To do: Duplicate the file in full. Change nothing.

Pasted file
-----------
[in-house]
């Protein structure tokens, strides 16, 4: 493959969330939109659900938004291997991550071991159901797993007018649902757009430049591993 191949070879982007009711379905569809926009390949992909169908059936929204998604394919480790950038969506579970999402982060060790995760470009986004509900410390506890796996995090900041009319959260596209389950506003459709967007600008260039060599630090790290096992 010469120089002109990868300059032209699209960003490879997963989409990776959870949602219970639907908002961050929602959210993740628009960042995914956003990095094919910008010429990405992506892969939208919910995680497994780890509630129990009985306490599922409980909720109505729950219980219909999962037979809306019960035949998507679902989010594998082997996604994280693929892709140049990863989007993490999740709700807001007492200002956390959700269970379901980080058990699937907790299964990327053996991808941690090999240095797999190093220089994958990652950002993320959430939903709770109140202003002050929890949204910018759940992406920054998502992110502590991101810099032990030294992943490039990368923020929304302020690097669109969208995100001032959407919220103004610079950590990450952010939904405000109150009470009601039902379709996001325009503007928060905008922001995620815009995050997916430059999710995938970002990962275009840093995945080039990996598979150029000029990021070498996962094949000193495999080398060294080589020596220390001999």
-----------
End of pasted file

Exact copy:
[in-house]
């Protein structure tokens, strides 16, 4: 493959969330939109659900938004291997991550071991159901797993007018649902757009430049591993 191949070879982007009711379905569809926009390949992909169908059936929204998604394919480790950038969506579970999402982060060790995760470009986004509900410390506890796996995090900041009319959260596209389950506003459709967007600008260039060599630090790290096992 010469120089002109990868300059032209699209960003490879997963989409990776959870949602219970639907908002961050929602959210993740628009960042995914956003990095094919910008010429990405992506892969939208919910995680497994780890509630129990009985306490599922409980909720109505729950219980219909999962037979809306019960035949998507679902989010594998082997996604994280693929892709140049990863989007993490999740709700807001007492200002956390959700269970379901980080058990699937907790299964990327053996991808941690090999240095797999190093220089994958990652950002993320959430939903709770109140202003002050929890949204910018759940992406920054998502992110502590991101810099032990030294992943490039990368923020929304302020690097669109969208995100001032959407919220103004610079950590990450952010939904405000109150009470009601039902379709996001325009503007928060905008922001995620815009995050997916430059999710995938970002990962275009840093995945080039990996598979150029000029990021070498996962094949000193495999080398060294080589020596220390001999």